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They were shot down in the Lammermoors

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They were shot down in the Lammermoors

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They were shot down in the Lammermoors.
A Heinkel He 111 attempting reconnaissance in the Firth of Forth area on 28 October 1939, was intercepted by British fighters and forced down, the first to crash on British soil. Here firsthand impressions, reprinted from the Observer, and the News Chronicle, of this dramatic encounter.

Scottish countryfolk, and particularly the 600 inhabitants of Humbie saw British fighters chase the German plane, which tried hard to shake them off. They saw a display of aerobatics, which held them spellbound, and finally the German machine forced to earth. Over 100 people gathered on the high piece of ground to watch the grim contest. One of them stated, The plane was brought down about 2 miles away. It came down on a hillside, struck a stone wall, and even then the pilot would not give up. He tried to get the machine into the air again, and ran along the ground for about half a mile before he had to stop. In the air it was a fine sight. British planes chased the raider for several miles, and the way they looped and turned and twisted in the air as the German tried to get away was marvellous.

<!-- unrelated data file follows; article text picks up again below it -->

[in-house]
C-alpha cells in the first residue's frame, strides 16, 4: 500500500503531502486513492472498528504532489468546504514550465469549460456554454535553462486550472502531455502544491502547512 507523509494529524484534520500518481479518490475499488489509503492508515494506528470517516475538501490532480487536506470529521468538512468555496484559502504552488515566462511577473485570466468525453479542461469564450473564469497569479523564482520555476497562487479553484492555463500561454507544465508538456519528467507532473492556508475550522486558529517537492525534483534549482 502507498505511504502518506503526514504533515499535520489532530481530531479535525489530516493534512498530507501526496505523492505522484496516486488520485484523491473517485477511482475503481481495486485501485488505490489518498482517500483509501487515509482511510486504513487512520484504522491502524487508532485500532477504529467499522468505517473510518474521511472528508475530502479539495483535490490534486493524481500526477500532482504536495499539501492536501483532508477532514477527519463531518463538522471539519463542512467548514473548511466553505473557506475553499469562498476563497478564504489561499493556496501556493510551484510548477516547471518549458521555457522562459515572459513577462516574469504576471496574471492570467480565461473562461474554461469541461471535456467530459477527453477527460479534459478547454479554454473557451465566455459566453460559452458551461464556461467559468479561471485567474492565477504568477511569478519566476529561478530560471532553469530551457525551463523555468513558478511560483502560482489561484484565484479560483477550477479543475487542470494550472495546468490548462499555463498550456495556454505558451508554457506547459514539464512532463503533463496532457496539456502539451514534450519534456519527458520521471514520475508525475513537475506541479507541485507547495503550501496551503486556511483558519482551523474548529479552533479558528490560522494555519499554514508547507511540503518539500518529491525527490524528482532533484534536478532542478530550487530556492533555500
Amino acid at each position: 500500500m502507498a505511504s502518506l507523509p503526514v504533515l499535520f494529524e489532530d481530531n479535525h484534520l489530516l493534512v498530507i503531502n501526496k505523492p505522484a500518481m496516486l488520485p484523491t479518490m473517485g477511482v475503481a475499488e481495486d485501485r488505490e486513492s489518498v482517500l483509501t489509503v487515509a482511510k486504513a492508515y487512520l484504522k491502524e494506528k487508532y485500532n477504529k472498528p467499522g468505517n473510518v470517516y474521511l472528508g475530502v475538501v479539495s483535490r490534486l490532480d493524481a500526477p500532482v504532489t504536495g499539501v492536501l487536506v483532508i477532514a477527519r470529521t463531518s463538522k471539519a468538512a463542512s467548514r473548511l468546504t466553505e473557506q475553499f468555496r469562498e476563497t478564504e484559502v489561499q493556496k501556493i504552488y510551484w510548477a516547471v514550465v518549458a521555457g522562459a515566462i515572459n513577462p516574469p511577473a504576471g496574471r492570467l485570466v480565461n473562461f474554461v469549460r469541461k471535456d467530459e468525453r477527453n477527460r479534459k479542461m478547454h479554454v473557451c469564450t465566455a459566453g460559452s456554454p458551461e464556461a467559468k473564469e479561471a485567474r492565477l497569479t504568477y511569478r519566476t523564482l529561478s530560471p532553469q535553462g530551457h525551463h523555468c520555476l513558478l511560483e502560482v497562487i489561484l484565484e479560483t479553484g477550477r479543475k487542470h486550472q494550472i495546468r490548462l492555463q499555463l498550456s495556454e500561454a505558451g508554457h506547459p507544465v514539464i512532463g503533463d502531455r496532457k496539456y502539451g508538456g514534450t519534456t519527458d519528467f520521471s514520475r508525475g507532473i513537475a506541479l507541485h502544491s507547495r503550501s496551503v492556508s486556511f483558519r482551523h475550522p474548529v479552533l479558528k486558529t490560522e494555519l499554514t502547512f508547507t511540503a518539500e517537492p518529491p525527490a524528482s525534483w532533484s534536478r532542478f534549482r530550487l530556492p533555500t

Another eyewitness said that a German plane came very low over the houses at Humbie. I heard machine gun fire and saw a plane streak across the sky with British fighters in close pursuit, He added. The enemy plane was forced down and taxied across a field and then went up again very low and made for the Lammermoorr Hills, where he was again forced down the plane went through a wall and then taxied along the heather and crashed into a hillside. And the verdict of the British experts was, A fine achievement in circumstances. When the machine came to a halt the pilot (Kurt Lehmkuhl) was assisted out by his navigator (Rolf Niehoff ) the only uninjured member of the crew. A policeman appeared shortly afterwards, and the pilot speaking good English, said, We surrender as prisoners of war. Please see to my gunners in the back of the aircraft. Both the gunners were dead. The German pilot and his companion were taken as prisoners to Edinburgh.

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Sources

The Second Great War.
Edited by Sir John Hamilton

The War Illustrated.
Edited by Sir John Hamilton

2194 Days Of War.
ISBN-10: 086136614X

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